Beyond Eyes PS4 Review
Publisher: Team17 Developer: Tiger & Squid Genre: Adventure
Players: 1 Age Rating: 3+ Other console/handheld formats: Xbox One
For a game about blindness, Beyond Eyes is surprisingly vibrant. Taking control of a 10-year-old blind girl called Rae, the colourful world forms around you as you walk through it and, if anything, the game must be credited for bringing to light the heartbreaking and life changing disability that is sudden blindness.
Rae was blinded due to a fireworks accident, and not only does she lose her sight, but she also loses her confidence, causing her to fear loud noises and public places and leaving her as a virtual recluse. In this way, the game also shows the mental scars that can linger once losing one of your most important senses and, again, the game must be praised for this.
At the start of the game, Rae befriends a cat called Nani, and it’s this cat that gives her the confidence to leave her home. When Nani goes missing, Rae tasks herself with finding her feline companion, and has to muster up the courage to face the dangers of the dark world around her.
As Rae is meant to be completely blind, she is forced to visualise the world around her as she expects it to be. Making use of her remaining senses, hearing, touch and smell, the delightfully placid countryside shapes around you as you explore it, forming into view from white nothingness in a similar way that The Unfinished Swan’s world does. The game also looks very attractive thanks to the vivid colours and watercolour look, giving the game a believable and childlike definition of beauty. The visuals are accompanied by sound effects such as birds tweeting merrily and a rather haunting soundtrack. Beyond Eyes is undoubtedly a very beautiful and artistic game.
As Rae has lost her sight, the developer Tiger & Squid has also factored it into Beyond Eyes as a disability, but as the game couldn’t entirely depict blindness to a player with sight, there’s a feeling that we are accompanying Rae in her tale as opposed to completely being in her boots. With that said, while the world does form around you, things often turn out to be not what Rae expects them to be. Rather than you remaining oblivious in the way that Rae is to these events, you are always eventually told, however, when one of her remaining scents betrays her, with a car transforming into a lawnmower for example. This depicts Rae’s struggle with her disability to you, and how she can only visualise so much without her true visual sense and, if anything, the game is successful in making one grateful of still having their sight.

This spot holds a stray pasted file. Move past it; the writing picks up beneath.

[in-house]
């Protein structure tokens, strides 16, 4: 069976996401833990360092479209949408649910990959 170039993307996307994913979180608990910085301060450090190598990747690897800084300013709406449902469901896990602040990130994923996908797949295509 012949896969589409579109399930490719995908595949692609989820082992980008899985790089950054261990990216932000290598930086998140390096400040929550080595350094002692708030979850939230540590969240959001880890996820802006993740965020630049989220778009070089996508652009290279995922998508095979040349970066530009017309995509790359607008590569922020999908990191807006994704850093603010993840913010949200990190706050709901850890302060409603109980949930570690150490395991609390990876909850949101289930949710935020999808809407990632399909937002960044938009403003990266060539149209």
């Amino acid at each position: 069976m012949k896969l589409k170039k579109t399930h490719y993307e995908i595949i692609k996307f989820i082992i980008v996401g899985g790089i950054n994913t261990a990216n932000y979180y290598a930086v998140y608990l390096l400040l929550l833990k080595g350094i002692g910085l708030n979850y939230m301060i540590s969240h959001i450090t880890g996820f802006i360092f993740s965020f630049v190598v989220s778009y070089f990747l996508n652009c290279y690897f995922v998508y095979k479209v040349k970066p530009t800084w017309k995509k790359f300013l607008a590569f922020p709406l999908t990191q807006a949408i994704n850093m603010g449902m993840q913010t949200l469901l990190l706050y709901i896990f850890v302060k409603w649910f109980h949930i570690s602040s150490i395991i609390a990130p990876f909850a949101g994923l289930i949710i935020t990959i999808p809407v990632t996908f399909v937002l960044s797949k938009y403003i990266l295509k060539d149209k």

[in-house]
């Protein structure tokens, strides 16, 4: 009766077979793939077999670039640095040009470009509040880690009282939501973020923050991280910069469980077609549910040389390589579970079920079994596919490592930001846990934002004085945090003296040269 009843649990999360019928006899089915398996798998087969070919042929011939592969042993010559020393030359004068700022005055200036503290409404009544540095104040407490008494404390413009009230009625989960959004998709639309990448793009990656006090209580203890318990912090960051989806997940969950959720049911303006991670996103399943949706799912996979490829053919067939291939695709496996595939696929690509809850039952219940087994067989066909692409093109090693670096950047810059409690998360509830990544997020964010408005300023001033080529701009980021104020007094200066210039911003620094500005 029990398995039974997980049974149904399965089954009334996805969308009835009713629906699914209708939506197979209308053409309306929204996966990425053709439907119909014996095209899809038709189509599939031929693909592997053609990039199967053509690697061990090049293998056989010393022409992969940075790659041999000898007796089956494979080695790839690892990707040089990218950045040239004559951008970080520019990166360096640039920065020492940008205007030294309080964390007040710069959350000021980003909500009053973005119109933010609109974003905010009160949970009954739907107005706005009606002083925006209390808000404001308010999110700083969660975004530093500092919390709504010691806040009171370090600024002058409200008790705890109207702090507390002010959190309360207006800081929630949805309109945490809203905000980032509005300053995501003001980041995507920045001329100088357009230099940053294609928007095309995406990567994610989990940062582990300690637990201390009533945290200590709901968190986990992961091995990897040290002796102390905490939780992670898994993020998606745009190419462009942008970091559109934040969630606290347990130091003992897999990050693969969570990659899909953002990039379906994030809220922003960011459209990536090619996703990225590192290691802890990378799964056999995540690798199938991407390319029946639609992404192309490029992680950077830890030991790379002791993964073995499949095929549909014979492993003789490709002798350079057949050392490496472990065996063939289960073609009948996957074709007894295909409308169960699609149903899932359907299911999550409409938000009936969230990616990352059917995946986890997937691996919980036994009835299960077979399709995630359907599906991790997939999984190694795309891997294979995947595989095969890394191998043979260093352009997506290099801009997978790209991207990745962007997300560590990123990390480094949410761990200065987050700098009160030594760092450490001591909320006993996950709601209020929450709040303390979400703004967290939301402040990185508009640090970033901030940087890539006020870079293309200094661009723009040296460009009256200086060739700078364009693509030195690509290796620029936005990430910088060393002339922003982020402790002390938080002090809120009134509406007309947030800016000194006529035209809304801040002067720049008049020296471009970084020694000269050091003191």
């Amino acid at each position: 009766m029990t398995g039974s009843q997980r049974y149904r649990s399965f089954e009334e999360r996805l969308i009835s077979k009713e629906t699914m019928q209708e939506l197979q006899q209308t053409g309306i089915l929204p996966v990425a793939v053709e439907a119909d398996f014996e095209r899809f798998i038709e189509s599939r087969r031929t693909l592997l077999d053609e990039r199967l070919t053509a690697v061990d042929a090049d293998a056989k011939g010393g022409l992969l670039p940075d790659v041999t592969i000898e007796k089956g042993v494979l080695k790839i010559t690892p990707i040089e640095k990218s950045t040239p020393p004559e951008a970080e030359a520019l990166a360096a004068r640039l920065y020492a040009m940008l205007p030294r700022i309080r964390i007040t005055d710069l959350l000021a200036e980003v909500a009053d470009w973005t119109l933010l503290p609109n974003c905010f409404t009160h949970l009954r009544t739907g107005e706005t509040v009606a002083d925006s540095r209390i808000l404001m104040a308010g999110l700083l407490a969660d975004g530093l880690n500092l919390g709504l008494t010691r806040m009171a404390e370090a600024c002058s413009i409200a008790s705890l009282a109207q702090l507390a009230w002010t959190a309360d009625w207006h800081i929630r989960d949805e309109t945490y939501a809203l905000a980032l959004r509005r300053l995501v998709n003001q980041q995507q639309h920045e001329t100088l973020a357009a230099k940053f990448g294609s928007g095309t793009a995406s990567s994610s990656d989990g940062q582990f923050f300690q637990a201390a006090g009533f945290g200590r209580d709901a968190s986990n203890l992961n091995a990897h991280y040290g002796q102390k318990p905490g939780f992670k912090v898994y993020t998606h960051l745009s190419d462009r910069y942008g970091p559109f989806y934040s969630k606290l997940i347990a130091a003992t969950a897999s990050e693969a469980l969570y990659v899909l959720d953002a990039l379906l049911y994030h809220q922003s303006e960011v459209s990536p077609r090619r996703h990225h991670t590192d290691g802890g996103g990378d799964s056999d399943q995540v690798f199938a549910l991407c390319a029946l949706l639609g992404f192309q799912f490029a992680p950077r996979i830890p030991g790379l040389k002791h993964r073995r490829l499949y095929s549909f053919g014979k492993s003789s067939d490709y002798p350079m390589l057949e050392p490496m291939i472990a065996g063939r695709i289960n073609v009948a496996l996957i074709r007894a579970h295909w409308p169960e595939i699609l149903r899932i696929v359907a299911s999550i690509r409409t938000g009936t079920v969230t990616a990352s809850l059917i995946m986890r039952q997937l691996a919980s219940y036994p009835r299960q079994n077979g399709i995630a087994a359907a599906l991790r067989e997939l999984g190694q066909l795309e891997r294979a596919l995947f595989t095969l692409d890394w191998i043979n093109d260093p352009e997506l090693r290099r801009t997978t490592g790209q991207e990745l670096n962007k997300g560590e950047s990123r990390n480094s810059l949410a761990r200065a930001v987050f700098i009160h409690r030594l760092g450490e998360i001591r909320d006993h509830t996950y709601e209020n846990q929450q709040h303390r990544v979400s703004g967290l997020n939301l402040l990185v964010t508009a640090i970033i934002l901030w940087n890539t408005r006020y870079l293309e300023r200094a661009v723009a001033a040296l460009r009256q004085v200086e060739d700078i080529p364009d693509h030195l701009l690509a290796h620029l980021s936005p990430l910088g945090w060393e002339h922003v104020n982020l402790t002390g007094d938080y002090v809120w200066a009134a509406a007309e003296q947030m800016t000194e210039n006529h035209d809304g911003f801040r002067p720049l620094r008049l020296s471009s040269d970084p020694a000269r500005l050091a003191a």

The problem with Beyond Eyes is that there really isn’t much to the two to three hour experience that it presents to you. Rae walks really slowly through the environments, and while she has such sluggish movements for obvious reasons, it does make the game feel drawn out and more boring than it could have been, and that’s not a good sign when taking into consideration the brevity of the game. Rarely getting away from the gameplay mechanic of walking and mentally creating the environments around you, the lack of variety is also irksome, and while the minimalistic story can be heart-warming at times, it can hardly be called a major driving point. The likes of Everybody’s Gone to the Rapture was much more successful at telling its tale, and as beautiful as it is, Beyond Eyes unfortunately isn’t quite as successful at telling a visual story as the likes of Journey and Flower were either.
Beyond Eyes is a beautiful walking simulator with a worthy message, although it’s just a shame that the game built around it couldn’t have been a better one. It’s a decent enough and relaxing experience while it lasts, but with little substance in the game or its story, it’s disappointing that the rest of the experience couldn’t have matched up to its powerful and meaningful message, and it’s a message that the game otherwise tries so hard to get across to you.